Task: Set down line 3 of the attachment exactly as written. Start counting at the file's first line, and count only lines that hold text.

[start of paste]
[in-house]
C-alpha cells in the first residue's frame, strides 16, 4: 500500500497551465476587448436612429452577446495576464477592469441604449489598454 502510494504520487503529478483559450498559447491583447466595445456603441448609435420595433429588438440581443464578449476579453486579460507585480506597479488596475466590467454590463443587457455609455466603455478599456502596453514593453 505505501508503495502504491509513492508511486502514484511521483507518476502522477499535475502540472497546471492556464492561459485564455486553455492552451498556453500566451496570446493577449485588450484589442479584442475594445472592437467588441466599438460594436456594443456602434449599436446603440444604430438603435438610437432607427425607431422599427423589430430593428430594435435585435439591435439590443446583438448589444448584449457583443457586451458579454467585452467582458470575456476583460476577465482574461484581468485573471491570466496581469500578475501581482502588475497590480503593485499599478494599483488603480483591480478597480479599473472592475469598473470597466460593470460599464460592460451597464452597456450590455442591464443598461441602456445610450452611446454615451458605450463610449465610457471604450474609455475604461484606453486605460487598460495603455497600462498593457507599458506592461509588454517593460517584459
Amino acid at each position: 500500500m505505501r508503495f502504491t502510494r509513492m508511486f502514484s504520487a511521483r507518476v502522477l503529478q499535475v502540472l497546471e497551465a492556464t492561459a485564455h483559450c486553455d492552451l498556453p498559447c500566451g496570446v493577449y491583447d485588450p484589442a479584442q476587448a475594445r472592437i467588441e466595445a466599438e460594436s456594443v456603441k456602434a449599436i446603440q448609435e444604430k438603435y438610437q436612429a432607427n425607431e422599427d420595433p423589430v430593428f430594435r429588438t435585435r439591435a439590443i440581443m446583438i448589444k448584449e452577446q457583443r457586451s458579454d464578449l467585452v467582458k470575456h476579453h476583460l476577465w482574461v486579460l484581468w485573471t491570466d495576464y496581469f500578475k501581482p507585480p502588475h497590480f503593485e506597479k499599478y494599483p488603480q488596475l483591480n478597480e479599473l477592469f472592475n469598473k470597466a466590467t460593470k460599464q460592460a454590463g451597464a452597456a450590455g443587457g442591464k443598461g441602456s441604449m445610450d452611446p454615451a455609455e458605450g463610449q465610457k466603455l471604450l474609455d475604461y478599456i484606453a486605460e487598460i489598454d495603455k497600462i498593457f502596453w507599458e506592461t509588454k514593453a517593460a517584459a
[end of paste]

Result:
Amino acid at each position: 500500500m505505501r508503495f502504491t502510494r509513492m508511486f502514484s504520487a511521483r507518476v502522477l503529478q499535475v502540472l497546471e497551465a492556464t492561459a485564455h483559450c486553455d492552451l498556453p498559447c500566451g496570446v493577449y491583447d485588450p484589442a479584442q476587448a475594445r472592437i467588441e466595445a466599438e460594436s456594443v456603441k456602434a449599436i446603440q448609435e444604430k438603435y438610437q436612429a432607427n425607431e422599427d420595433p423589430v430593428f430594435r429588438t435585435r439591435a439590443i440581443m446583438i448589444k448584449e452577446q457583443r457586451s458579454d464578449l467585452v467582458k470575456h476579453h476583460l476577465w482574461v486579460l484581468w485573471t491570466d495576464y496581469f500578475k501581482p507585480p502588475h497590480f503593485e506597479k499599478y494599483p488603480q488596475l483591480n478597480e479599473l477592469f472592475n469598473k470597466a466590467t460593470k460599464q460592460a454590463g451597464a452597456a450590455g443587457g442591464k443598461g441602456s441604449m445610450d452611446p454615451a455609455e458605450g463610449q465610457k466603455l471604450l474609455d475604461y478599456i484606453a486605460e487598460i489598454d495603455k497600462i498593457f502596453w507599458e506592461t509588454k514593453a517593460a517584459a